A research project funded by the European Squirrel Initiative (ESI) is said to be providing promising results that could lead to a humane, species-specific and cost-effective solution to managing invasive grey squirrel populations in the UK.

Direct Inheritance of Gender Bias (DIGB) technology is a novel strategy for managing grey squirrel numbers. The technology is being developed and evaluated through the research project, led by Professor Bruce Whitelaw and Gus McFarlane of the Roslin Institute.

The genetic management approach builds on the scientific understanding of naturally occurring selfish genetic elements, that bias their own inheritance, and therefore spread themselves through a population.

This means DIGB could be used to spread a female infertility gene through a targeted population of grey squirrels, leading in time to population decline owing to the lack of fertile female squirrels available as breeding partners.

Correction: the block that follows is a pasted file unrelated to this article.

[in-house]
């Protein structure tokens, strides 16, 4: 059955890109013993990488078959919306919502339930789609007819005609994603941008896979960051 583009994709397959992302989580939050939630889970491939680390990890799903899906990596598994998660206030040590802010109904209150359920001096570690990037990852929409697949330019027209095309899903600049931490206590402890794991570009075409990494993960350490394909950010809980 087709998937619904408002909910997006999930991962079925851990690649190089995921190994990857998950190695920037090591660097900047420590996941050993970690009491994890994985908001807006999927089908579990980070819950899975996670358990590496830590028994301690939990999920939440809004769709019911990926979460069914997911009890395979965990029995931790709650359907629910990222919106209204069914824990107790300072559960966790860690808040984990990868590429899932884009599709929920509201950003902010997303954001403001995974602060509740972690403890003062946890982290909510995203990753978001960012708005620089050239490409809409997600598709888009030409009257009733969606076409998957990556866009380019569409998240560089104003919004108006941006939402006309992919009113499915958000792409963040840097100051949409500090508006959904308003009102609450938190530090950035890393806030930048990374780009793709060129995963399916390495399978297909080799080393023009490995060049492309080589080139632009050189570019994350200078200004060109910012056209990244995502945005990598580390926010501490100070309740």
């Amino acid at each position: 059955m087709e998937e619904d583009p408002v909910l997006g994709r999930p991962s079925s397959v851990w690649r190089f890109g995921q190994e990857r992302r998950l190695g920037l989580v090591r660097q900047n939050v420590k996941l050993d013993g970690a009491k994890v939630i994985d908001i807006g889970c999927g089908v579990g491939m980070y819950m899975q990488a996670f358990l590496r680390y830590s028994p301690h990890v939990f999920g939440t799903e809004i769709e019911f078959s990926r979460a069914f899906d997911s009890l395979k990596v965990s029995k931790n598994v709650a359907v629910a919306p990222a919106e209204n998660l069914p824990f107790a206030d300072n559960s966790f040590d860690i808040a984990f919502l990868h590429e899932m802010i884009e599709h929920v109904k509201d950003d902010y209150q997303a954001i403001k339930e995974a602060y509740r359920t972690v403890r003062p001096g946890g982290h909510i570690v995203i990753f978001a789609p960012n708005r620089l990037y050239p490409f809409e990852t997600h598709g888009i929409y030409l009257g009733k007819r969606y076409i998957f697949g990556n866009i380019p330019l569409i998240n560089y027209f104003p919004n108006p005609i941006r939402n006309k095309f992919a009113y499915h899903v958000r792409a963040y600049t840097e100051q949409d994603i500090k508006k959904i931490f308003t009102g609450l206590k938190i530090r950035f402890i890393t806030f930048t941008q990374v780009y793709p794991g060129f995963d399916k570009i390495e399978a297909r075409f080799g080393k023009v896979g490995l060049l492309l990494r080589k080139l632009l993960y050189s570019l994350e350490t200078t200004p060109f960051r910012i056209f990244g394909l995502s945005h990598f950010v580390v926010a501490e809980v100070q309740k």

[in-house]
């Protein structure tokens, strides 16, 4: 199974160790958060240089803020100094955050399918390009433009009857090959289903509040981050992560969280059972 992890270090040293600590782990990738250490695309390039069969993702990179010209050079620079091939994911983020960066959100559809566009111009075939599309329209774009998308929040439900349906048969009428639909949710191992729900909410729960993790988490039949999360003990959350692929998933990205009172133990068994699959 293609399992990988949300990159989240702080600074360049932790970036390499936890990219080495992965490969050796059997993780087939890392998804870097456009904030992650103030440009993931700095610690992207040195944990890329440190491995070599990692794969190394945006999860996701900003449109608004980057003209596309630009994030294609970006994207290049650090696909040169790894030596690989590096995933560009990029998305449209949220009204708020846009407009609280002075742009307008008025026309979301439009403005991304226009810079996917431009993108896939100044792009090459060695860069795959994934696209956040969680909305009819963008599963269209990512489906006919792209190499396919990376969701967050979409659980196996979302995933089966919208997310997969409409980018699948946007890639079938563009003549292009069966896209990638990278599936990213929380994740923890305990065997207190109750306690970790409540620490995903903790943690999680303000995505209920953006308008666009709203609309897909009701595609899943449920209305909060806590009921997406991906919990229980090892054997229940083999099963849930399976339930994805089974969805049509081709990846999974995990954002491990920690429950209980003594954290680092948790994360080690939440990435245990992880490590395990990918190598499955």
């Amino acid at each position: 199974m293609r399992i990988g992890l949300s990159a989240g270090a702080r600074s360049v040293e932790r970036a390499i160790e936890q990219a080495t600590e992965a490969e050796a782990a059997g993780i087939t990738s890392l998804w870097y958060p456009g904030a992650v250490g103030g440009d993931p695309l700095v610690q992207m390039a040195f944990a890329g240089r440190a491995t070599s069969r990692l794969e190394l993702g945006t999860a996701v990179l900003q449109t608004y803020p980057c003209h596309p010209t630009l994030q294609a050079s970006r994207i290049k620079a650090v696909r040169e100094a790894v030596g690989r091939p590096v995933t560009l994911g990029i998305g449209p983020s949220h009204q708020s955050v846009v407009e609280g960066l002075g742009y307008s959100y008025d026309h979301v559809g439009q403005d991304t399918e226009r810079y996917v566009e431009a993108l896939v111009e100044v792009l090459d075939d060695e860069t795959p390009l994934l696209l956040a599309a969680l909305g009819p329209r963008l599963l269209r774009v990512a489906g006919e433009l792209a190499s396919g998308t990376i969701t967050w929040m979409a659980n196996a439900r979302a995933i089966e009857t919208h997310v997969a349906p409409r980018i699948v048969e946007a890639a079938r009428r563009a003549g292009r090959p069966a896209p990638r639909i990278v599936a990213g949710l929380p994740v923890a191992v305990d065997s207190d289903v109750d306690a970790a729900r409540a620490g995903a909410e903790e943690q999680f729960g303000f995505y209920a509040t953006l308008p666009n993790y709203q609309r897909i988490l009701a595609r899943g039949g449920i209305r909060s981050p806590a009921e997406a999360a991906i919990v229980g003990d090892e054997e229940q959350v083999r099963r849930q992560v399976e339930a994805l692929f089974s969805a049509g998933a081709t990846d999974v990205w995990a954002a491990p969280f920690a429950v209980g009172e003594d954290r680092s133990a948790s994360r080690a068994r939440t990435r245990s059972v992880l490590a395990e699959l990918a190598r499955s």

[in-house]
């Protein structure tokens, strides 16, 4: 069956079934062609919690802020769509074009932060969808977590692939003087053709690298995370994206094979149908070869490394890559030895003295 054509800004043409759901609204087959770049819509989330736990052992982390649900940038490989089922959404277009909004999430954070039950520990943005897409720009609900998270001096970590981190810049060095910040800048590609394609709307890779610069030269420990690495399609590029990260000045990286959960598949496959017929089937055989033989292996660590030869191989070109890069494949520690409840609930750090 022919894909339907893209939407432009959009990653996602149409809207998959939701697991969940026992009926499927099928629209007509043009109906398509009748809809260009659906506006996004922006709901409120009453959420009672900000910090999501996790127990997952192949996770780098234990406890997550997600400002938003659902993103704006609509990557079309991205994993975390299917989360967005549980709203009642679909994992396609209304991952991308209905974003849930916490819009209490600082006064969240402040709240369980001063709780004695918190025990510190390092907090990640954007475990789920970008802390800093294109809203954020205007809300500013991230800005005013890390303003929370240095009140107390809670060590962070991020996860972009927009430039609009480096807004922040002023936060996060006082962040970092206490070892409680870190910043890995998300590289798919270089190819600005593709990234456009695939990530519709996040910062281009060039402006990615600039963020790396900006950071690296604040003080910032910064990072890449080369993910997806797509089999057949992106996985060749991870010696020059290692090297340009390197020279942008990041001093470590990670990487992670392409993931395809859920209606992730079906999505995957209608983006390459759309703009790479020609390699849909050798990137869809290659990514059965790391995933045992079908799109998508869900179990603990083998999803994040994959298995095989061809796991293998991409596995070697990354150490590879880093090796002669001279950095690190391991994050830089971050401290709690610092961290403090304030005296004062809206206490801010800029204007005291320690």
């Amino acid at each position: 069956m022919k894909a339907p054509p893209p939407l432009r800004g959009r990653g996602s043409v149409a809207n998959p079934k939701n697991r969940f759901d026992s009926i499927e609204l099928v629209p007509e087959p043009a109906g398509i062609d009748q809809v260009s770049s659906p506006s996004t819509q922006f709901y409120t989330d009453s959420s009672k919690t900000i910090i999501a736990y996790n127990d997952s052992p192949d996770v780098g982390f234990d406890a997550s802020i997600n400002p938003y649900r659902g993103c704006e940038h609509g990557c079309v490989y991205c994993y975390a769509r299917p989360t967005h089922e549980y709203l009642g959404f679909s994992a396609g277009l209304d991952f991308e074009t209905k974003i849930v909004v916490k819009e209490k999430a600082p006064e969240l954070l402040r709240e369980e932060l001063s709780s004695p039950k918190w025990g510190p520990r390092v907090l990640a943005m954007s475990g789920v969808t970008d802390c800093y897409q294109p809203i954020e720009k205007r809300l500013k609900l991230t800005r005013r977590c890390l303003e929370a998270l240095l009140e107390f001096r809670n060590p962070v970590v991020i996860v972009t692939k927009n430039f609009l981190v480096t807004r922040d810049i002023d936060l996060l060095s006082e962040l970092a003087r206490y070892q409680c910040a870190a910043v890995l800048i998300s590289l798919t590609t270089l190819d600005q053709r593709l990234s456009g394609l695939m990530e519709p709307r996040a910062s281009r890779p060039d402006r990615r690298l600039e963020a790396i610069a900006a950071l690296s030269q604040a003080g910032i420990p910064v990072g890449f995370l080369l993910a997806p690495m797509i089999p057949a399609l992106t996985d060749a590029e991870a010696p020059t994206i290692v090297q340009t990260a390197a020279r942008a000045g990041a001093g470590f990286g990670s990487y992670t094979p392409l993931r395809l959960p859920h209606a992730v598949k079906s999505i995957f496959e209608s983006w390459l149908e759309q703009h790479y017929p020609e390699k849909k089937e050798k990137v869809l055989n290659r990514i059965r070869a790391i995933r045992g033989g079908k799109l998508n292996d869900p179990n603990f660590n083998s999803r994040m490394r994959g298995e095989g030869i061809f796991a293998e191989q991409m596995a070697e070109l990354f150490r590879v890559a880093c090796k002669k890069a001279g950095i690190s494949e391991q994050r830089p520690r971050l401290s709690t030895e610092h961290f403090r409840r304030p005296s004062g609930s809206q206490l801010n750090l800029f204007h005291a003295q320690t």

Computational population modelling research has demonstrated that DIGB could theoretically suppress grey squirrel populations by over 60 per cent within 10 years, and has the potential to completely remove the pest from specific areas within 20 years.

READ MORE: Grey squirrels to do over £1.1 billion in woodland damage

Early outputs from laboratory-based research have demonstrated the ability to introduce DIGB tools into squirrel cells and subsequently edit the squirrel genome at desired target genes – a prerequisite for developing the technology.

Professor Whitelaw said: “We believe DIGB holds great promise for managing damaging invasive species, such as the grey squirrel. This is an exciting time for the technology and these results encourage us to continue to develop, test and evaluate this technology.”

Graham Taylor, chairman of the ESI, added: “This is potentially ground-breaking news, and demonstrates science coming to our rescue. We have documented the damage grey squirrels cause to the UK, both economically and ecologically.

“Not only could this research provide a humane and cost-effective solution to the problem of grey squirrels, but it could also be applicable to other alien, non-native species, and be of huge environmental benefit for our country.”

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